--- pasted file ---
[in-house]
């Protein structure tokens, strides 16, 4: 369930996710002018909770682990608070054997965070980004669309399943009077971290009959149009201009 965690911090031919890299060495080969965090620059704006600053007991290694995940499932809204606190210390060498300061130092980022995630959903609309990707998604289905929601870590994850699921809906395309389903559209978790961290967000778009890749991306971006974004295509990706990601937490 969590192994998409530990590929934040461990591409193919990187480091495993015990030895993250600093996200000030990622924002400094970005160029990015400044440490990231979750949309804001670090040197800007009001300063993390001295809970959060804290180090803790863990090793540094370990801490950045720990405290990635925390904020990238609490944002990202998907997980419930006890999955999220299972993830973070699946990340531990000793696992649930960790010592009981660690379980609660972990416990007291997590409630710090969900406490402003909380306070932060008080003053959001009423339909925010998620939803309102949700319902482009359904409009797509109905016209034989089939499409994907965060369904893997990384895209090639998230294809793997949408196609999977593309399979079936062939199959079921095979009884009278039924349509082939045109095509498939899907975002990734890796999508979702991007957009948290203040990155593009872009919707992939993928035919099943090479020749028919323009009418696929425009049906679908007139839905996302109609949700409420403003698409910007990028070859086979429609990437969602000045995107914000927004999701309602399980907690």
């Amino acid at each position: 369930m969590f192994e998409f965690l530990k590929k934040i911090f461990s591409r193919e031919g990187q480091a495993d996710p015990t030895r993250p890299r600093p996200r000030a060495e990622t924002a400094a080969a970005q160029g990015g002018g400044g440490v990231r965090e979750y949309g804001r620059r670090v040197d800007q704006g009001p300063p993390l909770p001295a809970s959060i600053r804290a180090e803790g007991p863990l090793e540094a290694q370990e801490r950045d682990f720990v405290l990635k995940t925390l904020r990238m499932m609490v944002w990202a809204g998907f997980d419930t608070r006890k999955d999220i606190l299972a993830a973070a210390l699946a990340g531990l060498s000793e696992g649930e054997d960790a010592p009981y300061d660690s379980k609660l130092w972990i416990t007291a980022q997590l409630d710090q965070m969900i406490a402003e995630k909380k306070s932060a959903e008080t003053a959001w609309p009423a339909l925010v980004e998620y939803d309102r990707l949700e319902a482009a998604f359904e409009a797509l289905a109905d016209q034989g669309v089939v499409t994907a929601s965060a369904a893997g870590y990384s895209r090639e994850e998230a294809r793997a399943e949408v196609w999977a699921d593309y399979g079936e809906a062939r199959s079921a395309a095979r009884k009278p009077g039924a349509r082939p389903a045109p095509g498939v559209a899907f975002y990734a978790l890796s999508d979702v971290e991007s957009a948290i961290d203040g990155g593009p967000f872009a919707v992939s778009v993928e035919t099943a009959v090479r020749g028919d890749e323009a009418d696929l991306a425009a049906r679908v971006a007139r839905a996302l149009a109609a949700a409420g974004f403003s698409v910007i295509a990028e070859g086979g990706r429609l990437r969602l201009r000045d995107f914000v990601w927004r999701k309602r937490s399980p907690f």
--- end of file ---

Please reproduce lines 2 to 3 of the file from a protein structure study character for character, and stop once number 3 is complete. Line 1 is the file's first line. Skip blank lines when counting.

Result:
């Protein structure tokens, strides 16, 4: 369930996710002018909770682990608070054997965070980004669309399943009077971290009959149009201009 965690911090031919890299060495080969965090620059704006600053007991290694995940499932809204606190210390060498300061130092980022995630959903609309990707998604289905929601870590994850699921809906395309389903559209978790961290967000778009890749991306971006974004295509990706990601937490 969590192994998409530990590929934040461990591409193919990187480091495993015990030895993250600093996200000030990622924002400094970005160029990015400044440490990231979750949309804001670090040197800007009001300063993390001295809970959060804290180090803790863990090793540094370990801490950045720990405290990635925390904020990238609490944002990202998907997980419930006890999955999220299972993830973070699946990340531990000793696992649930960790010592009981660690379980609660972990416990007291997590409630710090969900406490402003909380306070932060008080003053959001009423339909925010998620939803309102949700319902482009359904409009797509109905016209034989089939499409994907965060369904893997990384895209090639998230294809793997949408196609999977593309399979079936062939199959079921095979009884009278039924349509082939045109095509498939899907975002990734890796999508979702991007957009948290203040990155593009872009919707992939993928035919099943090479020749028919323009009418696929425009049906679908007139839905996302109609949700409420403003698409910007990028070859086979429609990437969602000045995107914000927004999701309602399980907690």
């Amino acid at each position: 369930m969590f192994e998409f965690l530990k590929k934040i911090f461990s591409r193919e031919g990187q480091a495993d996710p015990t030895r993250p890299r600093p996200r000030a060495e990622t924002a400094a080969a970005q160029g990015g002018g400044g440490v990231r965090e979750y949309g804001r620059r670090v040197d800007q704006g009001p300063p993390l909770p001295a809970s959060i600053r804290a180090e803790g007991p863990l090793e540094a290694q370990e801490r950045d682990f720990v405290l990635k995940t925390l904020r990238m499932m609490v944002w990202a809204g998907f997980d419930t608070r006890k999955d999220i606190l299972a993830a973070a210390l699946a990340g531990l060498s000793e696992g649930e054997d960790a010592p009981y300061d660690s379980k609660l130092w972990i416990t007291a980022q997590l409630d710090q965070m969900i406490a402003e995630k909380k306070s932060a959903e008080t003053a959001w609309p009423a339909l925010v980004e998620y939803d309102r990707l949700e319902a482009a998604f359904e409009a797509l289905a109905d016209q034989g669309v089939v499409t994907a929601s965060a369904a893997g870590y990384s895209r090639e994850e998230a294809r793997a399943e949408v196609w999977a699921d593309y399979g079936e809906a062939r199959s079921a395309a095979r009884k009278p009077g039924a349509r082939p389903a045109p095509g498939v559209a899907f975002y990734a978790l890796s999508d979702v971290e991007s957009a948290i961290d203040g990155g593009p967000f872009a919707v992939s778009v993928e035919t099943a009959v090479r020749g028919d890749e323009a009418d696929l991306a425009a049906r679908v971006a007139r839905a996302l149009a109609a949700a409420g974004f403003s698409v910007i295509a990028e070859g086979g990706r429609l990437r969602l201009r000045d995107f914000v990601w927004r999701k309602r937490s399980p907690f």